The Etiquette of Saving Seats for Others
September 23, 2019 2:43 PM   Subscribe

What's an acceptable thing to say to someone who is saving multiple seats for people who come in later in crowded venues with open seating like music clubs, movies, etc. in the US.

I usually arrive very early to movies, lectures, and music venues with open seating to get decent seat. If I'm meeting a few people I meet them early outside so we can sit together and not have to save seats. (If I'm meeting one person, then I'll save a single seat for a bit.) However, I'm often frustrated when I get someplace really early, and a "scout" is already there holding multiple open seats for several people (who often scoot in at the last minute). I mean, I'm there, right, early enough to claim a good seat but the good ones are all being saved? I usually slink off to an inferior seat because I don't want to make a scene/ Is there some non-snarky, non embarrassing thing to say so that I can take a good seat, or does the earlier bird get priority to claim multiple seats? (I'm not including beach, picnic, or parade spots, but mainly movies, lecture halls, and music clubs where a decent seat enhances the experience.)
posted by Elsie to Human Relations (22 answers total) 2 users marked this as a favorite
 
many venues have a policy that non reserved seats can only be saved for a certain amount of time before the show starts; otherwise it's 1st come,1st served.
posted by brujita at 2:53 PM on September 23, 2019


Early bird gets priority unless there are rules against it, in which case you either decide to live and let live or go seek out an employee enforcer (rather than enforce the rule yourself, which can go wrong).

Places where this is likely to happen in extremes (like outdoor concert venues) try to engineer the rules to limit it, for example by not opening the gate until a set time that’s somewhat reasonable. But if you want the best spots, even then, you have to be the earliest bird.

I will say I notice more and more places with assigned seating (movie theaters especially) or at least a mix of assigned and unassigned, so if you dislike the early bird rule you may be happier in the future.
posted by sallybrown at 3:00 PM on September 23, 2019 [1 favorite]


They have no priority to the better seats but as they're there they will feel entitled to it and anything you do to call that entitlement into question will end poorly for someone. I would take a worse seat unless the place was already fairly full in which case I'd take the seat but be quite apologetic about it.
posted by any portmanteau in a storm at 3:43 PM on September 23, 2019 [1 favorite]


In my experience (Bostonian by birth, New Yorker for the last 20 years) saving seats is so common and so accepted a practice that the only real arguments I've heard concerning it have to do with the specifics of etiquette -- how many seats an individual person can save, whether they can be saved after the movie or whatnot has started, etc. If this practice frustrates you, I'd recommend doing what other posters have suggested and stick to movies and shows with assigned seating, or else go to movie showings which are less likely to be crowded.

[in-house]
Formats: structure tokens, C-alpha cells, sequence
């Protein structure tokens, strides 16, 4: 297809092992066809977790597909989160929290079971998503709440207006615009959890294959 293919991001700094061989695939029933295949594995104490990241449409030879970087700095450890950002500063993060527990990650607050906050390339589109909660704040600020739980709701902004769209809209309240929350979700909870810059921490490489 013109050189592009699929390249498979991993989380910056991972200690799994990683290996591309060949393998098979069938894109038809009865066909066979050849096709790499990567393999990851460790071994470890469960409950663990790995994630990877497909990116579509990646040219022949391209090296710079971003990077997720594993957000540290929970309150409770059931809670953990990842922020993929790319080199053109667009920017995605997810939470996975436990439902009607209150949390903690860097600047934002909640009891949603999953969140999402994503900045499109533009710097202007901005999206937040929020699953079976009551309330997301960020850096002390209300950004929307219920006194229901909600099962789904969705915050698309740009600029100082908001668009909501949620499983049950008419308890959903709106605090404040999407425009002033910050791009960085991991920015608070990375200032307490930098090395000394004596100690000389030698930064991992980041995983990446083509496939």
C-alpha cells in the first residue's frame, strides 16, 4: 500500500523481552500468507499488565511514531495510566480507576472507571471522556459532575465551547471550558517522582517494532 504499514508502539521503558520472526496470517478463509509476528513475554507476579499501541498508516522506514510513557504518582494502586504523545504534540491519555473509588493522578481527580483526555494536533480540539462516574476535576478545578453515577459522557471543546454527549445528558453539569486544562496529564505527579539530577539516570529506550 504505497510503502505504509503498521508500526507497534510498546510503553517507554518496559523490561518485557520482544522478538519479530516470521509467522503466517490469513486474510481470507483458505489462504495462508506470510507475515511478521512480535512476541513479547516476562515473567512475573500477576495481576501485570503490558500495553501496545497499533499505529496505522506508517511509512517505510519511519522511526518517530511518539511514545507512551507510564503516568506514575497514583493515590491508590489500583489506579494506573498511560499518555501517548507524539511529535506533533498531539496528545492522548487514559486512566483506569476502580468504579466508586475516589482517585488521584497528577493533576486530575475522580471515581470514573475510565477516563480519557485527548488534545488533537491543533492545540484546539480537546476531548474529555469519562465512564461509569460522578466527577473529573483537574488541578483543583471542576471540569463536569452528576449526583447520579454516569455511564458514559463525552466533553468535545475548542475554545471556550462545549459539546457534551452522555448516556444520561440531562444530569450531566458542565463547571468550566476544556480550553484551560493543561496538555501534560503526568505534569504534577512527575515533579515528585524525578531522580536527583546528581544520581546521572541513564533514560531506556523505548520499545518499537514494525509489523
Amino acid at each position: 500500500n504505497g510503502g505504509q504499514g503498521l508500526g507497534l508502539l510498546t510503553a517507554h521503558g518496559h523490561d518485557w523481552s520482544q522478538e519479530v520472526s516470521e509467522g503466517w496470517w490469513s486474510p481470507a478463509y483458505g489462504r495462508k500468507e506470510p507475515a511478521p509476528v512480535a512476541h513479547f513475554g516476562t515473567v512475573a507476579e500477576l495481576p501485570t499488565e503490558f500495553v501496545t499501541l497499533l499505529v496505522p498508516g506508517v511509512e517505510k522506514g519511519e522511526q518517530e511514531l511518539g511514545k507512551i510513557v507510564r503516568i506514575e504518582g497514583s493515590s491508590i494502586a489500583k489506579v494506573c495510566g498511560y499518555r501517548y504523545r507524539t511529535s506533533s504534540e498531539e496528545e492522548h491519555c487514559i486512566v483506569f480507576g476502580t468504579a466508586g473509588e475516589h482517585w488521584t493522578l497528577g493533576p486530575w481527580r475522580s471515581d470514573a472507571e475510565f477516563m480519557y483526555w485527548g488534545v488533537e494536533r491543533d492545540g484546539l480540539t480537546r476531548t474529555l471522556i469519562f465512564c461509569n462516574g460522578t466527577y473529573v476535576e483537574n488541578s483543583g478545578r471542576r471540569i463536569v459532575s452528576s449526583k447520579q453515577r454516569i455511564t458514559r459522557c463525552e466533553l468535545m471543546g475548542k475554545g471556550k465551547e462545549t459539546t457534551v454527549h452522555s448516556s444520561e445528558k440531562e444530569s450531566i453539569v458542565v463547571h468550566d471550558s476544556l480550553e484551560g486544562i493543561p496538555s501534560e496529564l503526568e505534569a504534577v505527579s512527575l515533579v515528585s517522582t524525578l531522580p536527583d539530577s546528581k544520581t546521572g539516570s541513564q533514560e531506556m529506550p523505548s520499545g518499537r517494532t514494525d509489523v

FWIW, if I was saving seats for a couple of friends at a movie theater and someone sat down in one of those seats despite my saying I was saving them, that person might technically be right in terms of theater policy, but I would think they were a huge asshole. So personally, I wouldn't recommend this route. You might get the seat but you'll have someone seething next to you for the rest of the show.
posted by Narrative Priorities at 4:15 PM on September 23, 2019 [10 favorites]


Honestly, there’s no magic words you can say that can force someone to give up a seat that they’re saving for someone. You’ll ask, they’ll tell you, sorry, it’s saved..and then what? You sit there anyway and cause a scene? You refuse to move and force their friend to sit up the back and have to sit next to someone shooting daggers at you all evening? If there’s an early bird system and they got in there first then unfortunately the answer is to get in earlier next time. I agree, it’s not a great system but that’s what you’re working with and like you said, you save seats yourself too sometimes, so...
posted by Jubey at 4:16 PM on September 23, 2019 [4 favorites]


This is something I've witnessed increasingly on Southwest flights -- one person buys Early Bird and then saves like, two entire rows at the front of the plane for their extended family. That's incredibly rude, but I'm not going to have a confrontation. However, I have ABSOLUTELY seen other people choose the confrontation, especially in egregious cases (no one really cares if you save a seat or two, but once you start talking about 6 seats or 12 -- yes I have really seen that happen -- it's another story).

In those situations, New Arrival usually just like, sits in one of the seats without asking, moving a jacket or whatever if necessary. Early Bird turns around and snarls, "Someone is sitting there."

NA: "Oh, I didn't see anyone. Where are they?"

EB: ...

And then the onus is on Early Bird to call a flight attendant if they want those seats back, and the flight attendant is just not going to intervene here. This has always worked for New Arrival and I feel like it would work in other circumstances too, although others are right that you'll get a death glare for the rest of the flight/event.

I feel like the ratio does have to be egregious for this to not be a dick thing, though. I feel like the maximum is in the neighborhood of 1 present person : 3 absent people? If you're one dude saving seats for 4+ folks then you're the problem.
posted by goodbyewaffles at 4:29 PM on September 23, 2019 [15 favorites]


It strikes me that an obvious solution would be for you to also claim seats inside instead of waiting outside for your friends to all show up. I doubt that you'll ever defeat the lone-person-saving-multiple-seats people, so maybe fighting fire with fire is the way to go.
posted by EmpressCallipygos at 4:43 PM on September 23, 2019 [4 favorites]


For the record, Southwest's policy is that's A-OK, and the attendants won't intervene, which is infuriating when you've paid to have a shot at those seats.
posted by Candleman at 4:48 PM on September 23, 2019 [1 favorite]


I tried that once on a Southwest flight (two coworkers were way behind in boarding) and due to the amount of vitriol I received from others, I won’t do it again.